At least five people have been killed and dozens of homes burned to the ground in Arakan state’s Sandoway township where authorities on Wednesday claimed to have contained the latest bout of Muslim-Buddhist violence to hit Burma.
Sandoway township governor Kyaw Soe Linn told DVB that five people were killed as several mobs comprising hundreds of people descended on local villages on Tuesday, setting fire to homes and shops.
A local village headman told DVB that 43 Kaman Muslim houses across three villages in Thabyuchaing [Thabyuchaung] were torched, along with 12 Arakanese homes, a Muslim school and a local imam’s house.
The Sandoway district police commander added that at least 28 houses in the Muslim village Pauktaw had been destroyed, while two mosques in Kyaukgyi and Kyigan Ye were also torched.
But Kyaw Soe Linn insisted that calm had now been restored and authorities were working to assist victims.
“[Authorities] have begun work this morning to provide shelter and relief for those affected by the violence,” he said on Wednesday. A relief camp has been set up in Pauktaw village.
Sittwe-based Arakan state spokesperson Win Myiang said he only knew of one death, a 94-year old Muslim woman who was reportedly stabbed to death in Thabyuchaing on Tuesday. He added that at least 59 houses – from both Muslim and Buddhist families – had been destroyed.
Sandoway police commander could only confirm the Muslim woman’s death, adding that many others, including Buddhists, had been hurt.
“In Linthi village, Muslims with swords and stones attacked people on motorbikes, injuring four. And in Thabyuchaing, a [94-year-old] woman named Daw Aye Kyi was confirmed dead.”
The deaths follow two days of unrest in the township, which was reportedly sparked by a Buddhist trishaw driver telling police that he had been verbally abused by a Muslim shop owner in Thabyuchaing village tract. The shop owner was later hunted down by an angry mob.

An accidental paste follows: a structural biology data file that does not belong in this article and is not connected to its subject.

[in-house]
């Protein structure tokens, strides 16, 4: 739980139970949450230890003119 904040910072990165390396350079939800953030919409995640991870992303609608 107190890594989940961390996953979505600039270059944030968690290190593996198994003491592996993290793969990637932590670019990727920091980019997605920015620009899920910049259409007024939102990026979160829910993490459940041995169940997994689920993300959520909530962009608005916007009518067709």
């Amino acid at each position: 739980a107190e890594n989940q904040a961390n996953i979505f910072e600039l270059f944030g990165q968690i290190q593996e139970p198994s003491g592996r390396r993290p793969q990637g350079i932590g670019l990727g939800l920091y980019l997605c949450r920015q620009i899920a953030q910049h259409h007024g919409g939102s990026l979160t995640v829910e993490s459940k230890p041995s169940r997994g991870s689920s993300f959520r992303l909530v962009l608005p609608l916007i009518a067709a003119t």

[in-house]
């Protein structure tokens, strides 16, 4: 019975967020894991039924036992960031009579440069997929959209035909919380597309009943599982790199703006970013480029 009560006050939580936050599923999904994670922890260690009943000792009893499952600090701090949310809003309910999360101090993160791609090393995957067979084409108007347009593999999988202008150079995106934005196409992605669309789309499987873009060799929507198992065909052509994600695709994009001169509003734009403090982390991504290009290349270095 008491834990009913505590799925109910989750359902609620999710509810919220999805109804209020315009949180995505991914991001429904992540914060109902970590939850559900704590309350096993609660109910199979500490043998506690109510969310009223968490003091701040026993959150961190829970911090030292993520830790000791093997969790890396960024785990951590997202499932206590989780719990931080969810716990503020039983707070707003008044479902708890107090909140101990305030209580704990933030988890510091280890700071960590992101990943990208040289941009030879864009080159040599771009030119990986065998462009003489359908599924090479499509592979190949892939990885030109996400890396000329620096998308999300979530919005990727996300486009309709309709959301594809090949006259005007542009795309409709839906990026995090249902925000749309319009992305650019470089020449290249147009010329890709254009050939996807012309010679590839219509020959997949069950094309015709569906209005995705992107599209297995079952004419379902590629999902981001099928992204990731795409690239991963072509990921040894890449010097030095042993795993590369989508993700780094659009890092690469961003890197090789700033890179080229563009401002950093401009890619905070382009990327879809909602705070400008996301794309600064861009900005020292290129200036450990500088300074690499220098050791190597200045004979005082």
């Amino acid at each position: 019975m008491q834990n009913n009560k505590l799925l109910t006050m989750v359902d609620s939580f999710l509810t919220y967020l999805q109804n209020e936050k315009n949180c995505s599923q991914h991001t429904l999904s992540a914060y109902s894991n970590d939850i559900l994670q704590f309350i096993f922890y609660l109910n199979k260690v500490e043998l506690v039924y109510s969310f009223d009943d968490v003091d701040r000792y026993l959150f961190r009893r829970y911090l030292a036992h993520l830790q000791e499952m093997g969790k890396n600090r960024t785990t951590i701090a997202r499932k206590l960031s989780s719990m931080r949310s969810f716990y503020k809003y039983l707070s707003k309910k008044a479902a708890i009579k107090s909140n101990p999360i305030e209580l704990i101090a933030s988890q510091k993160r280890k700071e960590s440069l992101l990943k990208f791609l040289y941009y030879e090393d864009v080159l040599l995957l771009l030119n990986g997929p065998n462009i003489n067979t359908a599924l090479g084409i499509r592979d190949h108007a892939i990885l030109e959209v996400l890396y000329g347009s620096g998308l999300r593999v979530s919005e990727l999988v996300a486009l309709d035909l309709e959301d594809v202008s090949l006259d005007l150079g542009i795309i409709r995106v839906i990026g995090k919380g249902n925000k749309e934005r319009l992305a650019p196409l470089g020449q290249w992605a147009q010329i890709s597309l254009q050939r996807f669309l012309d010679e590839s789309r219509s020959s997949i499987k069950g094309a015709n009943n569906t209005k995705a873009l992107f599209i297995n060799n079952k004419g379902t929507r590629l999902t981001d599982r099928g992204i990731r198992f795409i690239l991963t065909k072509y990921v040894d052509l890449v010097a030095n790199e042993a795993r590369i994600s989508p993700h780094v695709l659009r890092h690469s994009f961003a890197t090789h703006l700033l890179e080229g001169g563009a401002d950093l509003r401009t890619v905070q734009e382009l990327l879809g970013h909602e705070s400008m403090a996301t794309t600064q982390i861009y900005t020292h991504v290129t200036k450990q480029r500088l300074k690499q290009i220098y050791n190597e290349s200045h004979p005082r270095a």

“We don’t know what happened – the mob came around his house in the evening and set it on fire,” said Win Myiang.
According to a local witness, three rioters were injured when security forces shot them with rubber bullets. They were then taken to a local police station and detained.
“However, later in the day, the mob descended on the police station and demanded their release. Soon after, the riots started again,” said the witness.
Burma has been gripped by waves of religious violence since June last year when Buddhists first clashed in northern Arakan state with Rohingya Muslims, who are denied citizenship and heavily persecuted. Unrest later spread to different parts of the country, including Mandalay and the commercial capital Rangoon, casting a heavy shadow over the country’s reform process.
The violence, which has increasingly targeted Burma’s minority Muslim community, has been linked to the rise of an extremist ultra-nationalist Buddhist movement known as “969” which calls on its followers to boycott Muslim businesses.
Advocates of 969 say that Muslims are trying to “Islamise” the Buddhist-majority country and have sought to introduce a ban on Buddhist women marrying Muslim men.
According to a report in Reuters, 969 supporters had been active in Sandoway, officially known as Thandwe, over the past month, including gathering outside the town hall to play nationalist songs.
This week’s riots coincide with a pre-scheduled visit by President Thein Sein, who arrived in Sandoway on Wednesday afternoon. On Tuesday, he travelled by helicopter from Sittwe to Mrauk-U, Kyauktaw and the Rohingya-majority Maungdaw township near the Bangladeshi border, accompanied by senior officials and military representatives.
Thein Sein has come under fire for a perceived failure to tackle the root sources behind the religious clashes in Burma, which have displaced over 140,000 people and claimed over 200 lives. In June, he defended 969 as a peaceful movement and described its main advocate and notorious Islamophobic monk Wirathu as a “son of Buddha”.
Four major Muslim groups published an open letter to Thein Sein on Tuesday, calling on him to take swift action to protect religious minorities. Both UN Secretary General Ban Ki-moon and the US embassy in Rangoon have issued statements condemning the unrest and urged ethnic reconciliation.
In a report published on Tuesday, the International Crisis Group (ICG) warned that religious violence could derail Burma’s fragile transition from military dictatorship to nominal democracy.
“At a moment of historic reform and opening, Myanmar [Burma] cannot afford to become hostage to intolerance and bigotry,” said Jim Della-Giacoma, ICG’s Asia programme director.
-Additional reporting by Ye Thu.